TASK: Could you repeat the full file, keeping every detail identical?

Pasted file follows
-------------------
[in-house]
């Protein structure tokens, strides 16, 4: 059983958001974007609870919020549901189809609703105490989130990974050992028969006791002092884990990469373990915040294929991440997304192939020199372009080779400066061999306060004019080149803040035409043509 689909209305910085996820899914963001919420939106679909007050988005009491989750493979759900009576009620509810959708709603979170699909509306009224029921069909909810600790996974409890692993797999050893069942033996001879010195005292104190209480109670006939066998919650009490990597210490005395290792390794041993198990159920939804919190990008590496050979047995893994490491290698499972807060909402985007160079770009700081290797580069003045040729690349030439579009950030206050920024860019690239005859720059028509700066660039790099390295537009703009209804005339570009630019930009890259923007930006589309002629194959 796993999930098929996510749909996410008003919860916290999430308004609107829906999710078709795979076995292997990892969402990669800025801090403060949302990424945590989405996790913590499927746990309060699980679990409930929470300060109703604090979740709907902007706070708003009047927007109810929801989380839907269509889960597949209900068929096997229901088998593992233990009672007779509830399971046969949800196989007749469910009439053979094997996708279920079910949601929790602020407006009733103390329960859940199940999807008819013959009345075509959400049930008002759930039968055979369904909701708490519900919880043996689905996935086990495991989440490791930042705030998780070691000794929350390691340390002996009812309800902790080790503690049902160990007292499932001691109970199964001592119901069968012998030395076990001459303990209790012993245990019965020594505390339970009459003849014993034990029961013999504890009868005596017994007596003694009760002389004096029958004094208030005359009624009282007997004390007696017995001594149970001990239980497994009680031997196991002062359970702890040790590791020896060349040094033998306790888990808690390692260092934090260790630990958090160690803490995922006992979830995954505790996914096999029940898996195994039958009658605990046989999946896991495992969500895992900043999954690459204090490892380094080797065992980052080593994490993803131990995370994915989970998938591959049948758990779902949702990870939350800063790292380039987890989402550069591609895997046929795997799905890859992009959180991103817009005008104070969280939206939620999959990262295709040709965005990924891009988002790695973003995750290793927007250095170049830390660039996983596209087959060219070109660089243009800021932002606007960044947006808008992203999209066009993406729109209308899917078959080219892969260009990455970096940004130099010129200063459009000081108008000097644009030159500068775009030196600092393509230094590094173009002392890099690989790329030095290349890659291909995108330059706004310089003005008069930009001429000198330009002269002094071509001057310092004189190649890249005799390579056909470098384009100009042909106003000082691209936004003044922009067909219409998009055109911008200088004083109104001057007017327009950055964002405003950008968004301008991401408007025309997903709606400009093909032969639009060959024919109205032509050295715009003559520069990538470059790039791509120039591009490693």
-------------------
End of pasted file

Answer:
[in-house]
């Protein structure tokens, strides 16, 4: 059983958001974007609870919020549901189809609703105490989130990974050992028969006791002092884990990469373990915040294929991440997304192939020199372009080779400066061999306060004019080149803040035409043509 689909209305910085996820899914963001919420939106679909007050988005009491989750493979759900009576009620509810959708709603979170699909509306009224029921069909909810600790996974409890692993797999050893069942033996001879010195005292104190209480109670006939066998919650009490990597210490005395290792390794041993198990159920939804919190990008590496050979047995893994490491290698499972807060909402985007160079770009700081290797580069003045040729690349030439579009950030206050920024860019690239005859720059028509700066660039790099390295537009703009209804005339570009630019930009890259923007930006589309002629194959 796993999930098929996510749909996410008003919860916290999430308004609107829906999710078709795979076995292997990892969402990669800025801090403060949302990424945590989405996790913590499927746990309060699980679990409930929470300060109703604090979740709907902007706070708003009047927007109810929801989380839907269509889960597949209900068929096997229901088998593992233990009672007779509830399971046969949800196989007749469910009439053979094997996708279920079910949601929790602020407006009733103390329960859940199940999807008819013959009345075509959400049930008002759930039968055979369904909701708490519900919880043996689905996935086990495991989440490791930042705030998780070691000794929350390691340390002996009812309800902790080790503690049902160990007292499932001691109970199964001592119901069968012998030395076990001459303990209790012993245990019965020594505390339970009459003849014993034990029961013999504890009868005596017994007596003694009760002389004096029958004094208030005359009624009282007997004390007696017995001594149970001990239980497994009680031997196991002062359970702890040790590791020896060349040094033998306790888990808690390692260092934090260790630990958090160690803490995922006992979830995954505790996914096999029940898996195994039958009658605990046989999946896991495992969500895992900043999954690459204090490892380094080797065992980052080593994490993803131990995370994915989970998938591959049948758990779902949702990870939350800063790292380039987890989402550069591609895997046929795997799905890859992009959180991103817009005008104070969280939206939620999959990262295709040709965005990924891009988002790695973003995750290793927007250095170049830390660039996983596209087959060219070109660089243009800021932002606007960044947006808008992203999209066009993406729109209308899917078959080219892969260009990455970096940004130099010129200063459009000081108008000097644009030159500068775009030196600092393509230094590094173009002392890099690989790329030095290349890659291909995108330059706004310089003005008069930009001429000198330009002269002094071509001057310092004189190649890249005799390579056909470098384009100009042909106003000082691209936004003044922009067909219409998009055109911008200088004083109104001057007017327009950055964002405003950008968004301008991401408007025309997903709606400009093909032969639009060959024919109205032509050295715009003559520069990538470059790039791509120039591009490693």